Cockroaches can trigger asthma

Although not dangerous as such, i.e they don´t bite or sting studies have shown that cockroaches have been linked to triggering asthma as well as other allergies! the saliva, faeces, and shed body parts of cockroaches can trigger asthma when they are kicked up in the air.

Cockroaches can survive a week without a head

Cockroaches can live for approximately one week without a head! The reason behind this is, that unlike us, cockroaches don’t need their mouths to breathe. Instead, they use spiracles (tiny hole) in their body to inhale and transport oxygen. Combine this with the ability to survive without food for a month and you have an insect that can last without it’s head for a week!

Some female cockroaches only mate once and stay pregnant for life!

Cockroaches are super fast!

Cockroaches are insanely quick. Being the prey of many predators, it’s they only defence mechanism. They can run up to speeds of 1.5 meters per second, the human equivalent is around 200 miles per hour!

Cockroaches can’t fly

Even though many species of cockroaches have wings, they can’t fly, well not very well,  their wings only allow them to glide and flutter for short distances. It is much quicker for a cockroach to scurry around the place than it is for them to try and fly.

Cockroaches can hold their breath for 40 minutes

Studies have shown that cockroaches can hold their breath for 40 minutes, and can survive underwater for 30 minutes!

Cockroaches love beer!

Studies have shown that cockroaches are quite fond of a nice cold pint of beer, they are attracted to the sugars and hops found in beer.

Cockroaches can’t survive a nuclear explosion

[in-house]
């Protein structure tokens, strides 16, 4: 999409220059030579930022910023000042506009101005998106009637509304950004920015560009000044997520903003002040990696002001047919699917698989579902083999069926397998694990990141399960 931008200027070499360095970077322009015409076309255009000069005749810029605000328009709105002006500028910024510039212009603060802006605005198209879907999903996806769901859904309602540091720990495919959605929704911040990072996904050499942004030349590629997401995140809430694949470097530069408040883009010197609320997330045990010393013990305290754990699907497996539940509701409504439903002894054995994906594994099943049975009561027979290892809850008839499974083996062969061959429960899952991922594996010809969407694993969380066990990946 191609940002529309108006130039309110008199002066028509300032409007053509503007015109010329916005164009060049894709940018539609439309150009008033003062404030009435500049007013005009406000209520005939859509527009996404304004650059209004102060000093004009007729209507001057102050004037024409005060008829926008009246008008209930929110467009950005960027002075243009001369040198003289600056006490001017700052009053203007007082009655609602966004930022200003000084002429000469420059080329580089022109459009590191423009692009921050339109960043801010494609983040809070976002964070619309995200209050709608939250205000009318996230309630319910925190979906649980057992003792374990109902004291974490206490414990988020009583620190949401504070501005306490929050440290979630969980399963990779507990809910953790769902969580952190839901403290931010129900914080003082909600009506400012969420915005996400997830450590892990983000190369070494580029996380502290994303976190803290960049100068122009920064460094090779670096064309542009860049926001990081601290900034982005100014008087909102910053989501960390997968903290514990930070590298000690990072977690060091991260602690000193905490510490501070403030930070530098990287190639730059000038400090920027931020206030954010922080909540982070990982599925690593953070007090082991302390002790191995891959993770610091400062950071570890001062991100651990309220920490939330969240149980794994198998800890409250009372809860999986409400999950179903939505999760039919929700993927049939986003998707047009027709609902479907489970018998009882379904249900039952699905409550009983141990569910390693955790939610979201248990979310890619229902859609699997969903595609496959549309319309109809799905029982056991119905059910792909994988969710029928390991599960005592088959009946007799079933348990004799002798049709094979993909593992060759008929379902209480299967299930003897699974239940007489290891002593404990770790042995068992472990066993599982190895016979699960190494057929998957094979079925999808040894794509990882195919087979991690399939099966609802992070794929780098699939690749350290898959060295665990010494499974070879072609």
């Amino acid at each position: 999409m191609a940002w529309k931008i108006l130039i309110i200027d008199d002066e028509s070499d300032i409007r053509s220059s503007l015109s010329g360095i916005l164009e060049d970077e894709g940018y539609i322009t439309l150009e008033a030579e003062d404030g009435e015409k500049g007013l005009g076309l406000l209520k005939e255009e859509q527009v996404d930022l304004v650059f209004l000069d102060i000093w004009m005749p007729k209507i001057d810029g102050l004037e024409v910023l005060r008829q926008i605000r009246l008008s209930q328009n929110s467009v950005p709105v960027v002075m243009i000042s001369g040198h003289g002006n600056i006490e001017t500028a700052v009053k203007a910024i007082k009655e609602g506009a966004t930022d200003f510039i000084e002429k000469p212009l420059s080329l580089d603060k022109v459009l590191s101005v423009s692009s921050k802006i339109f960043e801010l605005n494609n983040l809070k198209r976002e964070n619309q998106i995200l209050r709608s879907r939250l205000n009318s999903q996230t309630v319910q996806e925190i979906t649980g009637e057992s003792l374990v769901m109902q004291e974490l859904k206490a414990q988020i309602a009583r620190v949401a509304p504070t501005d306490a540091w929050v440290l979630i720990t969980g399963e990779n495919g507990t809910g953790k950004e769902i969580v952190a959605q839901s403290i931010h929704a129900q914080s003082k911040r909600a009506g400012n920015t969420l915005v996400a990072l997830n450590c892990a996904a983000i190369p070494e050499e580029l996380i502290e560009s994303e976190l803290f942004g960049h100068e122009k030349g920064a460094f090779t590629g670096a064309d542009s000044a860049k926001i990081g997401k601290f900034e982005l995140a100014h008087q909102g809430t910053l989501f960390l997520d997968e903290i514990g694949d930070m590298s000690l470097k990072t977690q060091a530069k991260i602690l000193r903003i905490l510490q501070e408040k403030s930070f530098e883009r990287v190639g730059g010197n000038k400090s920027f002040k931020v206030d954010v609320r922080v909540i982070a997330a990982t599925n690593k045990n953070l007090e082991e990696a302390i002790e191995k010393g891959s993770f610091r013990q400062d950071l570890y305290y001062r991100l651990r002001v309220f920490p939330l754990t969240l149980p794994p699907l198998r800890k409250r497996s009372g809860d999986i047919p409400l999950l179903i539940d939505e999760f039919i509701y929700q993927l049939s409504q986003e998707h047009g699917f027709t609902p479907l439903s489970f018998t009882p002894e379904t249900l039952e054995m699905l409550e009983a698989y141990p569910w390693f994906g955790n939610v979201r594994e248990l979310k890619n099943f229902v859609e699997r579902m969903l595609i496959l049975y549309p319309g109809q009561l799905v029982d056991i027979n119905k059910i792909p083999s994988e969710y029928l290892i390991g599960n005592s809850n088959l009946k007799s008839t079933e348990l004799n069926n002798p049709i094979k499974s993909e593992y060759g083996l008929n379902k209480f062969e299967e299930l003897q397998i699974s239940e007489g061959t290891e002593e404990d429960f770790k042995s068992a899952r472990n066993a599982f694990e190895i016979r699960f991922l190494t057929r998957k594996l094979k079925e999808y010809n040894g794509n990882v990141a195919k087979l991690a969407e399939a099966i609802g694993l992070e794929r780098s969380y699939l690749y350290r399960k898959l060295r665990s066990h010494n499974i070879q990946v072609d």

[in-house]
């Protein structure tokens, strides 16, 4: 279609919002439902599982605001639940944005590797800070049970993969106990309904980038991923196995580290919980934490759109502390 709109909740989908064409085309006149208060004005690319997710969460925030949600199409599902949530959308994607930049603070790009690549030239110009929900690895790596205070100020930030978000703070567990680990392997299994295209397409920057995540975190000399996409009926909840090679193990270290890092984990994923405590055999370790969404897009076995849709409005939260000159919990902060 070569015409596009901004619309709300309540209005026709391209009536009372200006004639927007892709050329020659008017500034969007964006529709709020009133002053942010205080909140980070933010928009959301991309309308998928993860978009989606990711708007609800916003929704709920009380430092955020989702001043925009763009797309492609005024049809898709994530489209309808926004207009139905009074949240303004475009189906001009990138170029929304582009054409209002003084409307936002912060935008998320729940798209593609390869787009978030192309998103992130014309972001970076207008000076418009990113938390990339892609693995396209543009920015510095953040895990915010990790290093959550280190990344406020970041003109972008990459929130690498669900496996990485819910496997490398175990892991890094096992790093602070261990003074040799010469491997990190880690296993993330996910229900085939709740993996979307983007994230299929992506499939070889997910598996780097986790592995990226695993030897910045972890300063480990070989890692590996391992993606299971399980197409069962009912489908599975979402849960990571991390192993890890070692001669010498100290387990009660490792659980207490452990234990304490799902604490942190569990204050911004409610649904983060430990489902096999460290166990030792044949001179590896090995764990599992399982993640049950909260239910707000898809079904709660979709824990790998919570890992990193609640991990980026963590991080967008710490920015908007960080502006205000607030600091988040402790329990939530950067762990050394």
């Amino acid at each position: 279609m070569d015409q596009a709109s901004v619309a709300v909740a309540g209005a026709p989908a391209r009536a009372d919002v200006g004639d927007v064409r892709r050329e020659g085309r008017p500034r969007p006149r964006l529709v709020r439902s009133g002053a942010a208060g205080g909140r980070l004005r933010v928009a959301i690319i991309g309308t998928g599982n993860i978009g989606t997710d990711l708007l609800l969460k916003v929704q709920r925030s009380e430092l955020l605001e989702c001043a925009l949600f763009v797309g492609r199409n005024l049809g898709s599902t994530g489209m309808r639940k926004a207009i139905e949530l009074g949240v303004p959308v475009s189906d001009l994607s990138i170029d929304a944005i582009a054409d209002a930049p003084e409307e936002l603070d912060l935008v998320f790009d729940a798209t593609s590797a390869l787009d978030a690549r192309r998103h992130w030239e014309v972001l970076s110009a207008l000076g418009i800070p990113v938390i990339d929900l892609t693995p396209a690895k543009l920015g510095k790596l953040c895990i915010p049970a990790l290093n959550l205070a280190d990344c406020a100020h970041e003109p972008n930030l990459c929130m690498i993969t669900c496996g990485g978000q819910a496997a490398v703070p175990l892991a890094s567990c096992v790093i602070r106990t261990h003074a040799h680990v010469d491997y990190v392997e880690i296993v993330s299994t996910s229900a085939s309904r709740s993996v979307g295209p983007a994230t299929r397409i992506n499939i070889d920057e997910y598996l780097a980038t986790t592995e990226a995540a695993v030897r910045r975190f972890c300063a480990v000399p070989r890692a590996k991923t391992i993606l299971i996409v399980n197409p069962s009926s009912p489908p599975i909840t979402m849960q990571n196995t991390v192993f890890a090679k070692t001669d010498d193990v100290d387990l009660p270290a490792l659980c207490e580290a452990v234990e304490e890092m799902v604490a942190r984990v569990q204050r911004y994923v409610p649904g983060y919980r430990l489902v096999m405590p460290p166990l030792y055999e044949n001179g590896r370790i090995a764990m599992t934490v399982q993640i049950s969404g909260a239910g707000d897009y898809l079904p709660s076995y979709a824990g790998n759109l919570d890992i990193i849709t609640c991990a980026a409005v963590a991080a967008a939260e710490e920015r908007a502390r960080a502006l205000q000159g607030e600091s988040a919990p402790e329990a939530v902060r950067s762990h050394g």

Fortunately, the theory of cockroaches being able to survive a nuclear explosion is just a myth. Well, to some extent.

The myth first appeared after the events in Hiroshima and Nagasaki in 1945 where cockroaches were the only survivors. After various testing it was found that cockroaches can’t actually survive a nuclear explosion as no crawling insects survived radiation levels of 100,000 rads, but they can endure far greater levels of radiation than humans.

Creepy Crawlies in Spain, non dangerous

Cicadas

Cicadas are oval-shaped, winged insects that provide a buzzing and clicking song heard in nature throughout the summer.

There are around 3,000 cicada species, and they vary in size from 0.75 to 2.25 in (2.2 to 5.5 cm) long. Cicadas can be black, brown or green and can have red, white or blue eyes.

Creepy Crawlies in Spain non dangerous, Cicada

Their wings are transparent and can seem rainbow-hued when held up to a light source.

The buzzing sound they make is a mating call. Male cicadas vibrate a white, drum like membrane on their abdomens called a tymbal. A group of singing cicadas is called a chorus. The singing attracts both males and females to a certain area. The males join in on the singing and the females mate with the males.

Some cicada calls can be heard up to 1 mile (1.5 kilometer) away.

Cicadas do not sting or bite. .

Each species of cicada has a different song.

Palm Weevil

Completely harmless to humans but deadly to the local palm trees.  The red palm weevil is a member of Coleoptera: Curculionidae. The male and female adults are large reddish brown beetles about 3 cm long and with a characteristic long curved rostrum; with strong wings, they are capable of undertaking long flights.

Palm Weevil

Damage to palms is done mainly by the larvae. Adult females lay about 200 eggs at the base of young leaves or in wounds to the leaves and trunks; the grubs feed on the soft fibres and terminal bud tissues.  Spanish authorities work continually to try and eradicate these beetles.

Grasshoppers, Crickets, Locusts